At first it seemed a way to blunt Tony's savage assessments about Beatrice's town; a he's-actually-like-her interlude. But I don't believe that characters necessarily have to be likable or conventionally motivated--my only obligation is make them interesting. After more coffee and pondering, I suddenly had it: I'd intuitively emphasized that Tony had long ago moved on to more vital, open environments, while Beatrice has willing embraced the same small-town claustrophobia that had caused him to flee. The inclusion of the insert extended Tony judgments past the town to Beatrice herself. Which neatly made him even less likable and a bit more interesting.
That's how it worked, but it didn't explain why it was effective. So I kept analyzing: Tony and Beatrice regard her town in significantly different ways not because of Tony's past, but by the amount of distance he's placed between himself and small-town insularity. Tony has literally and figuratively moved while Beatrice has not. And there it was: parallax. I had allowed Borges' territory below the map to poke through. Which is as worrying as it is pleasing.
My unease is due the fact the novel has an underpark that functions in much the same way as the one at Disney World: Hidden things happen down there that make possible all manner of surface stuff. And just like at Walt's carefully designed and controlled fantasy, the book's underpark is strictly No Admittance. But with the insert, I had allowed part of the underpark's mechanics to be seen--at least by those readers with the right kind of eyes. The quandary it creates is whether an underpark mechanism--call it bit of the novel's intellectual infrastructure if you want--should be allowed to become a motif, and if so, under what circumstances? (To understand my caution here, see the previous post regarding screwing around with a book's nuclear fission control rods--especially this late in the game.)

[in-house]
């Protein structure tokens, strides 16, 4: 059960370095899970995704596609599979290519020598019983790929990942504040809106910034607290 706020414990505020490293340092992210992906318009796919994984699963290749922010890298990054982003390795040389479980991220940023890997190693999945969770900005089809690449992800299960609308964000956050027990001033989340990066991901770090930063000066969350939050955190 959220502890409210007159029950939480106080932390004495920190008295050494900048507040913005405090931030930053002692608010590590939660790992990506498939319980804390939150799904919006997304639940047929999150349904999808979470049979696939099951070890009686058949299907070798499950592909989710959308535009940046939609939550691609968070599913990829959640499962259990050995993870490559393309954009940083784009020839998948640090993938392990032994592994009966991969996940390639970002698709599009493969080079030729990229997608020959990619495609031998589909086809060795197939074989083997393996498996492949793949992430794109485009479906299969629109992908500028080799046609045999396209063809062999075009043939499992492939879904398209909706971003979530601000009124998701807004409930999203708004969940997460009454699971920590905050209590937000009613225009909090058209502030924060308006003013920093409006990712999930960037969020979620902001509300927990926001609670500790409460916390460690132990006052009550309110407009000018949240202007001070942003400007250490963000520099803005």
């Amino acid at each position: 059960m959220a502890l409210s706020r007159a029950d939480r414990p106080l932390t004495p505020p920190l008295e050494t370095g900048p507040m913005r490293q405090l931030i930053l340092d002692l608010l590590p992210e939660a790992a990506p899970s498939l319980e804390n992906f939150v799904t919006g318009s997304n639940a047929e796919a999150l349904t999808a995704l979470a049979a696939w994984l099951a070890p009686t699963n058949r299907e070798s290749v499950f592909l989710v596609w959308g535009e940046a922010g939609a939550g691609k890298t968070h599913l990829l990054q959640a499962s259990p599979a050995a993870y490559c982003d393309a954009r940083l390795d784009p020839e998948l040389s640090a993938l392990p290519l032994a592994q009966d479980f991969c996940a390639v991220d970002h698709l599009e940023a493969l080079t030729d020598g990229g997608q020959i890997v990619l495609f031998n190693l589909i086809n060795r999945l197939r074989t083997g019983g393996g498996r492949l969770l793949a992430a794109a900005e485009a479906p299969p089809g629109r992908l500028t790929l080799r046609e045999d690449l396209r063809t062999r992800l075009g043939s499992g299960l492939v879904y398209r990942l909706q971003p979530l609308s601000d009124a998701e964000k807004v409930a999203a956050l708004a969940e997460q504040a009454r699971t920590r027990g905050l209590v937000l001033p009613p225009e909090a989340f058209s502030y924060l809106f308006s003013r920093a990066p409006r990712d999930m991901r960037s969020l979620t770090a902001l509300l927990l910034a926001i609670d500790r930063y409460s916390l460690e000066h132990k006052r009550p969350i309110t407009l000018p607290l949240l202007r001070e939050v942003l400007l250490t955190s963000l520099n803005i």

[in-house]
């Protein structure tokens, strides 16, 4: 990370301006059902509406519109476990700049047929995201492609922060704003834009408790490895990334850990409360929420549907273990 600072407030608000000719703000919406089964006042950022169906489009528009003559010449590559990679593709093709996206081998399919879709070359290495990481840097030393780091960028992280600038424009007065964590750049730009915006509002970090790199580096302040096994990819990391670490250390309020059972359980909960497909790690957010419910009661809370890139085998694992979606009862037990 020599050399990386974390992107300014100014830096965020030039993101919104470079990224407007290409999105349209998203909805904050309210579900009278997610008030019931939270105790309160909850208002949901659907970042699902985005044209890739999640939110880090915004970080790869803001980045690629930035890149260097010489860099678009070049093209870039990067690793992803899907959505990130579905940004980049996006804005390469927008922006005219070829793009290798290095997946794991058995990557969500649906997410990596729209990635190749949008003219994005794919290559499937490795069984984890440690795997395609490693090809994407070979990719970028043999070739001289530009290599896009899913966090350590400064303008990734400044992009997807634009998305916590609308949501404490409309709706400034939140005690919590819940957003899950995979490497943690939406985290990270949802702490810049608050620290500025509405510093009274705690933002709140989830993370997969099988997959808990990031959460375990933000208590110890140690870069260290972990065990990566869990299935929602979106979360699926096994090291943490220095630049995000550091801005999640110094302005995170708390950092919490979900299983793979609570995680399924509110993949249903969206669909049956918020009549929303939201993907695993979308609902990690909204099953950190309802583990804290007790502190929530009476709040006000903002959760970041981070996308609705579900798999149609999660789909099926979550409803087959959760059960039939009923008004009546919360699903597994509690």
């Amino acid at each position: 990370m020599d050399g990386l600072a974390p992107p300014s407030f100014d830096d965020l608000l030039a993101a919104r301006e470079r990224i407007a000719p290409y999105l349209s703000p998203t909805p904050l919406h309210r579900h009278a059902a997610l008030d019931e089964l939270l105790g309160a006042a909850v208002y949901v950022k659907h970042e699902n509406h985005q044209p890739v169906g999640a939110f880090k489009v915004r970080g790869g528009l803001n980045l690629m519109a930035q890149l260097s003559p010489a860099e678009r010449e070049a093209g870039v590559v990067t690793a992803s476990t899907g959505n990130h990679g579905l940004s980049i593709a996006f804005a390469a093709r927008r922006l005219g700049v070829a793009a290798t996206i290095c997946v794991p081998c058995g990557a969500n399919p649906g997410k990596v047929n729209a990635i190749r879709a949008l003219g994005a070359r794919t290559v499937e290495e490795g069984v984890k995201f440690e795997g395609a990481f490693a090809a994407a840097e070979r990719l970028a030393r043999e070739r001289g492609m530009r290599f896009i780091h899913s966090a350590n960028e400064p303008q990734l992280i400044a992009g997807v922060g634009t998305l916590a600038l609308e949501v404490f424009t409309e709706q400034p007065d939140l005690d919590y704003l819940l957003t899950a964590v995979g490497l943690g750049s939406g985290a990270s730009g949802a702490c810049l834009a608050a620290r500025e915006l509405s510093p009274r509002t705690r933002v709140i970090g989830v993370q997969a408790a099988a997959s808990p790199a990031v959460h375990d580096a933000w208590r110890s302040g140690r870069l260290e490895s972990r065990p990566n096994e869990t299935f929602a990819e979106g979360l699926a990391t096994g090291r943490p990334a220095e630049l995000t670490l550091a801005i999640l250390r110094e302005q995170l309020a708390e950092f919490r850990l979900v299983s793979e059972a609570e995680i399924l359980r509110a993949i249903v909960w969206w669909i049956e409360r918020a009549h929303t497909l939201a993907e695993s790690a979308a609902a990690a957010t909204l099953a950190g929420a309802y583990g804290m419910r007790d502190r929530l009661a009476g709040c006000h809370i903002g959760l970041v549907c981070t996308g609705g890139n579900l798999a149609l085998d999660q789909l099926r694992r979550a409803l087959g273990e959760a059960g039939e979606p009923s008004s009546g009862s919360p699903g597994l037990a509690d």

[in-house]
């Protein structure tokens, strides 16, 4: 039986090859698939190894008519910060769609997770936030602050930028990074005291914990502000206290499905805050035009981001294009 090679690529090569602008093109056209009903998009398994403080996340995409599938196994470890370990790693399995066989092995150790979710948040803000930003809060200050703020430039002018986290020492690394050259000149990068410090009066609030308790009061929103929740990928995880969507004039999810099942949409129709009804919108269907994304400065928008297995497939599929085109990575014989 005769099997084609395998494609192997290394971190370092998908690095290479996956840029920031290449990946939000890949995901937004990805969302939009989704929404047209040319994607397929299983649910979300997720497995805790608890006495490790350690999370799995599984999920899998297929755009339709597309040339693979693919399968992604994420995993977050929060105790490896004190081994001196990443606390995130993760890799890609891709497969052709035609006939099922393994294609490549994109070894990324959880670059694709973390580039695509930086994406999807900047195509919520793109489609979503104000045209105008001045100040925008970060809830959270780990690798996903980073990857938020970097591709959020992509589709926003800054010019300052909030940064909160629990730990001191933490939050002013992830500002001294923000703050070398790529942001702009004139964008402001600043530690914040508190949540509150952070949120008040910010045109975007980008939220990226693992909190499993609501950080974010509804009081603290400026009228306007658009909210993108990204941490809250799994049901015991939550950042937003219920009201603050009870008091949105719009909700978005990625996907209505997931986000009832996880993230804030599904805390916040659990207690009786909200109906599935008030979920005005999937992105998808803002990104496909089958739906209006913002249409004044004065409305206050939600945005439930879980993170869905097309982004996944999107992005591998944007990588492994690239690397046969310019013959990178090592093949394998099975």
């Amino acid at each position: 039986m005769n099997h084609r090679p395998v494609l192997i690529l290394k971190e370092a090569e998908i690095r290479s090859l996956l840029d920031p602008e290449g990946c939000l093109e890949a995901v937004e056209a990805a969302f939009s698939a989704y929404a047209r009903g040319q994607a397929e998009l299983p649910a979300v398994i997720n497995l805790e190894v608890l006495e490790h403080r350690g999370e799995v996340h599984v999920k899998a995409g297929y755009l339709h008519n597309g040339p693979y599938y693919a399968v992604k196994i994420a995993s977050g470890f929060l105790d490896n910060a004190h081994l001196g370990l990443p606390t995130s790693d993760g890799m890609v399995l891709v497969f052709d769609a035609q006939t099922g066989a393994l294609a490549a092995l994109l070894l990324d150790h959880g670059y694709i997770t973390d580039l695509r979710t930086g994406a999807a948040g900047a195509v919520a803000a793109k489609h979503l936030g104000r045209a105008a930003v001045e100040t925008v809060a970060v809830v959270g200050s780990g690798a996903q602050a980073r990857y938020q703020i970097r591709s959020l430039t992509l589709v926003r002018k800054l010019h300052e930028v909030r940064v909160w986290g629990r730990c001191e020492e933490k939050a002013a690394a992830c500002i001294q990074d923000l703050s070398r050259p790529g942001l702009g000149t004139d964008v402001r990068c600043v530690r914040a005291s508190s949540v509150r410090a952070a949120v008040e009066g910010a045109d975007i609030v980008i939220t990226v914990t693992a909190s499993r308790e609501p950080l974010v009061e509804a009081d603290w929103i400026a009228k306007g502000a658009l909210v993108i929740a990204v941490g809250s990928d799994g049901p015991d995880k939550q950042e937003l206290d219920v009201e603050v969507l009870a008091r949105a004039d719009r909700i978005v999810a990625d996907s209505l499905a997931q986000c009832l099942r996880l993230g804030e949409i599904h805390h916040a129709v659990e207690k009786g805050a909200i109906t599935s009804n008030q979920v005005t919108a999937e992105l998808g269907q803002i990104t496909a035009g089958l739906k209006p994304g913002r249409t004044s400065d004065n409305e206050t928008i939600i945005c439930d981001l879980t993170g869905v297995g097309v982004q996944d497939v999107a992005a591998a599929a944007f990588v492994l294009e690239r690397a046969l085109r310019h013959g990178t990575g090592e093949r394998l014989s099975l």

A significant amount of parallax in all its varieties is found in the book's underpark. I know because I carefully put it there. It's the reason cameras, astronomy and mixing desk controls figure prominently in the novel. It also drives the metaphoric aspects of reexamined memories, informs the head/heart dichotomy of love in the narrative, is the reason for the discontinuity between Beatrice's profile and full face, and provides the foundation for a subplot focusing on Tony's struggle to remix his final collection of songs.
From a certain vantage (which ironically means this whole paragraph itself is an example of parallax) the concept illuminates a good deal of the novel (though I'd definitely stop short of saying it's an explanation). On one level, the book is the story of emotional parallax in all sorts of ways--some far less obvious than others. Perhaps that's why up to now it's remained in the underpark: As a perspective, it's compelling enough to be seen as the sole answer in a book that offers many theories about what occurs.
To understand the concept of a narrative underpark, try this admittedly whacked analogy: In the book, parallax is like the Unix kernel that underlies the Mac operating system--it's responsible for all manner of mission-critical operations even as it's presence is belied by the seductively simple user interface. You could use a Mac all your life and never be aware of the Unix perking just below its surface, much less use the carefully hidden away command-line terminal. Parallax is is pretty much the OS kernel of the novel, transparently supporting the user interface most often called plot.